Throughout his entire childhood, Sam Farrand, MS ‘17
, was used to having foster children around. His mother was heavily involved in the New Jersey Foster Parents Association, and the family often took care of foster children on its farm.
After graduating in 2009 from the University of Delaware with a degree in Criminal Justice, he had a variety of jobs: as an exercise technician at a physical therapy clinic in Delaware; food service; bartending; moved home for a while to help is father on the farm; and spent a summer building sets for theatrical productions. But it was his mother-in-law who suggested that because of his background in child care with the foster children and theater, he might consider getting into speech therapy. And, that turned out to be some good advice.
In 2015, Farrand entered the inaugural Speech-Language Pathology (SLP) class at Salus University and he hasn’t looked back. “I heard about Salus word-of-mouth from somebody at one of the job sites where I was volunteering. She was an SLP student and she said there was a new school accepting applications,” said Farrand, originally from North Jersey. “It was a new program, a health-focused school and it had a lot of good resources for research and a lot of focus on interdisciplinary collaboration, which was really great.”
According to Farrand, the SLP clinical and externship programs were very robust for a new program. He was fortunate enough to complete his externship at a Level 1 trauma unit at a hospital, which was invaluable. “I talked to a number of students after the fact and I didn’t hear about very many who had an experience like that. Salus was able to give me that access,” he said.
After graduating in 2017, Farrand secured a job at a large school district in Delaware, and was confident going in that he was well trained and could handle the task.
“From Day One, the focus at Salus was to have applicable skills when we got out into the real world and that definitely was the case,” he said. “I walked in day one for my job and knew exactly how to best collaborate with nearly every student, teacher, parent, and allied health professional who walked through my door.”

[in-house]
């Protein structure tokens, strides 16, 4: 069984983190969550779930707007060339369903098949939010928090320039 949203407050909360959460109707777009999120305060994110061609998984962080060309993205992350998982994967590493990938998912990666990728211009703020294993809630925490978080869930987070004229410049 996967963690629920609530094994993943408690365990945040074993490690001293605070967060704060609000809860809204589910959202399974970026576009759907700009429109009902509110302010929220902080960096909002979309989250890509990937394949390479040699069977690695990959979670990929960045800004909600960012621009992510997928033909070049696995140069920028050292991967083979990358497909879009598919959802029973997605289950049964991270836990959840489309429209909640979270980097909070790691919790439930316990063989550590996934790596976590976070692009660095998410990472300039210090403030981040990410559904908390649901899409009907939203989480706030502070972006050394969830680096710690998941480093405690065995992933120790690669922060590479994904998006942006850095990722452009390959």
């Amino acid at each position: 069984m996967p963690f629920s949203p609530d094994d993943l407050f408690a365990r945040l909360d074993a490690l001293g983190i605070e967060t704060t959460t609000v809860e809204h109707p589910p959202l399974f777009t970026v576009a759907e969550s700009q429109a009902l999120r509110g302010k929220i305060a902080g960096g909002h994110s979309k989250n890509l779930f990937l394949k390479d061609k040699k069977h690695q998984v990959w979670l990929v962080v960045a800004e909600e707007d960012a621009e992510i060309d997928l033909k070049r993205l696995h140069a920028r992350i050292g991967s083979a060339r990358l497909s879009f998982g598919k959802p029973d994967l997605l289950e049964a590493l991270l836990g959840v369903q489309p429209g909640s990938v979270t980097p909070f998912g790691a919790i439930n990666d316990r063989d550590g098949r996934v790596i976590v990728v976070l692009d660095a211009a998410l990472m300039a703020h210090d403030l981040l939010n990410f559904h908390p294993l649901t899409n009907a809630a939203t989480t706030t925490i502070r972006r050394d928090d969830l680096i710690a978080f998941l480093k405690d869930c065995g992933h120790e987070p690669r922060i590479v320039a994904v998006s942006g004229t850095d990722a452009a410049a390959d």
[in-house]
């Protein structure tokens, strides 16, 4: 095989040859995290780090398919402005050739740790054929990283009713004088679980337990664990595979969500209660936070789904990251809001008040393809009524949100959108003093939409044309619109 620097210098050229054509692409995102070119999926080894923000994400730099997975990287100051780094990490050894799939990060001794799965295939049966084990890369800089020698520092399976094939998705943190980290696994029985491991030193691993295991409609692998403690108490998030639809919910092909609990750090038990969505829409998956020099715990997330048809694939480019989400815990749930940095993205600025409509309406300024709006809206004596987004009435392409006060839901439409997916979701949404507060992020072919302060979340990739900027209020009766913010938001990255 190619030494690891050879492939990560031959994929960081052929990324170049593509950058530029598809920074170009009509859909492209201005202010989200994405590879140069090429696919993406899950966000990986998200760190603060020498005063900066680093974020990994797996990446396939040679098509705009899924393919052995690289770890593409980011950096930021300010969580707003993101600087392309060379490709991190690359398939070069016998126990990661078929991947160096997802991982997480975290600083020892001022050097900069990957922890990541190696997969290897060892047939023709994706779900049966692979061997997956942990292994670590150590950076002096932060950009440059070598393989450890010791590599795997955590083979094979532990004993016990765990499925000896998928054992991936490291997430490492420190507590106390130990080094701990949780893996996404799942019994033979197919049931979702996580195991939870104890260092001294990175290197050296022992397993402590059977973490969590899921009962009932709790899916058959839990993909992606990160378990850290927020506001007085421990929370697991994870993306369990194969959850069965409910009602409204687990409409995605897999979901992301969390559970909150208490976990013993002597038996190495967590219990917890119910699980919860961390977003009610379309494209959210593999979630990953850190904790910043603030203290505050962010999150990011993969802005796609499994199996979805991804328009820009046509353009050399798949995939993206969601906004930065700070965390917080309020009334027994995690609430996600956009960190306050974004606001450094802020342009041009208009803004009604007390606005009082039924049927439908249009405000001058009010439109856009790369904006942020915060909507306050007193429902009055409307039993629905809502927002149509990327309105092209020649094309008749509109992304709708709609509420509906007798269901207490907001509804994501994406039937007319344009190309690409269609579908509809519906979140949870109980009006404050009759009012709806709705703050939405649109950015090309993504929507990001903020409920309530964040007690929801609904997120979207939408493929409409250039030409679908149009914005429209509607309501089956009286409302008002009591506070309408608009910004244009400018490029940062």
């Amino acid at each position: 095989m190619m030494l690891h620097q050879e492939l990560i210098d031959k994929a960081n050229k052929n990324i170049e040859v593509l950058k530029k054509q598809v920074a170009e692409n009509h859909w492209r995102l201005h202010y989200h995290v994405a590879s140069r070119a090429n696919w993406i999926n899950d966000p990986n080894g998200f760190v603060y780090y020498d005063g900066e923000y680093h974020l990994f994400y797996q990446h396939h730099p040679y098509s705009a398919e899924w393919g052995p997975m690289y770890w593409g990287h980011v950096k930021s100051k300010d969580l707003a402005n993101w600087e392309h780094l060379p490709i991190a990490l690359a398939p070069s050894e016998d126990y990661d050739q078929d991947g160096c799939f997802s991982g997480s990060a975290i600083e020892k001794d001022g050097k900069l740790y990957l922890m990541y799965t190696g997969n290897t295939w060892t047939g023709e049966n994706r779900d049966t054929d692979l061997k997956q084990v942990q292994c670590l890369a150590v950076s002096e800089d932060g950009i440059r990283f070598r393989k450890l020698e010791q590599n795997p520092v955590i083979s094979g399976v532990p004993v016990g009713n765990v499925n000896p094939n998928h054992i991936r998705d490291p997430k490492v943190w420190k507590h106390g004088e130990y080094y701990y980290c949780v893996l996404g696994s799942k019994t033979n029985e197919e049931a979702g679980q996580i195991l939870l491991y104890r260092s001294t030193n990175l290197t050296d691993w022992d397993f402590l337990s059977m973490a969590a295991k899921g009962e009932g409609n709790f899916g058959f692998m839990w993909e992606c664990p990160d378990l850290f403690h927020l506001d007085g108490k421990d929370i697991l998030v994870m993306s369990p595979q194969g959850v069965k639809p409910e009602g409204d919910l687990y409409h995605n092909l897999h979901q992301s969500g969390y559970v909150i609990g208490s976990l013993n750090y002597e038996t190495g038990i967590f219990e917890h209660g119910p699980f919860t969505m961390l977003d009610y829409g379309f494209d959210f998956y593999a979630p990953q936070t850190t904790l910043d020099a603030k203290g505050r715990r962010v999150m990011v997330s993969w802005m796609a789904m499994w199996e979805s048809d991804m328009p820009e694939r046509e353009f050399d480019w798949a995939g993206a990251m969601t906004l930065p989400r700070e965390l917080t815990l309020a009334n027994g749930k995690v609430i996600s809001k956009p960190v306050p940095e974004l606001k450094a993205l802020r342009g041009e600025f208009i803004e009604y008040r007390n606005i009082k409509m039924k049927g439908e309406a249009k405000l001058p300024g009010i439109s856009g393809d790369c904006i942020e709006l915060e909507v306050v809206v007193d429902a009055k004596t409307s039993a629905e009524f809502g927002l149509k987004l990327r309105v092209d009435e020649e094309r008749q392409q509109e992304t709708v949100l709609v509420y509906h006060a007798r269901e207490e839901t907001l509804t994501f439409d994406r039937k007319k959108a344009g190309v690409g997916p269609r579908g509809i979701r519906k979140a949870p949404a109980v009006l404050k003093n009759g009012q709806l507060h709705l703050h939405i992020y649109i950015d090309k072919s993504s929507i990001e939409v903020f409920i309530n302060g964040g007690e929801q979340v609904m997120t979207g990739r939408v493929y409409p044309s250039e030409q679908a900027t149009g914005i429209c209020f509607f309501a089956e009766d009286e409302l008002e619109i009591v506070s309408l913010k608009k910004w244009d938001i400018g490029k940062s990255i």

After five years working in that school district, handling a heavy workload and the stresses that come with it, Farrand decided he needed a change.
“I had a lot of challenges in that job. Feeling like you’re having an impact on kids’ lives day-to-day was great, it was especially rewarding being a male SLP in an elementary school, which is very uncommon,” he said. “Being on the front lines like that can be difficult, especially now that I have children. I needed some of that energy for home.”
In June 2022, Farrand accepted a position as a research speech pathologist at his alma mater, the University of Delaware, where he is currently involved in a large study on stuttering. The study — in collaboration with the University of Michigan and based on research from a pilot study by Dr. Ho Ming Chow from the University of Michigan — is looking at children ages six to 13 who stutter. Farrand is conducting the primary participant recruitment, MRI brain scans, behavior testing, and analyzing speech samples.
The study has a five-year grant and could be extended, according to Farrand. After that, he could choose to get more involved with the University of Delaware and maybe pursue a doctorate in speech or public health.
“I think I would enjoy that, to continue into research. It feels good to be building something and looking toward the future knowing that you’re going to be helping people,” he said. “It’s also possible that we do the study, the grant runs out and I just go find another job somewhere else.”
Farrand and his wife, Jessica, have two children — a son Phineas and a daughter Felicity — twins who are three- and-a-half years old. In his spare time, Farrand enjoys doing improv comedy, playing competitive league soccer and dabbling in real estate investments with his wife, who is a registered dietitian.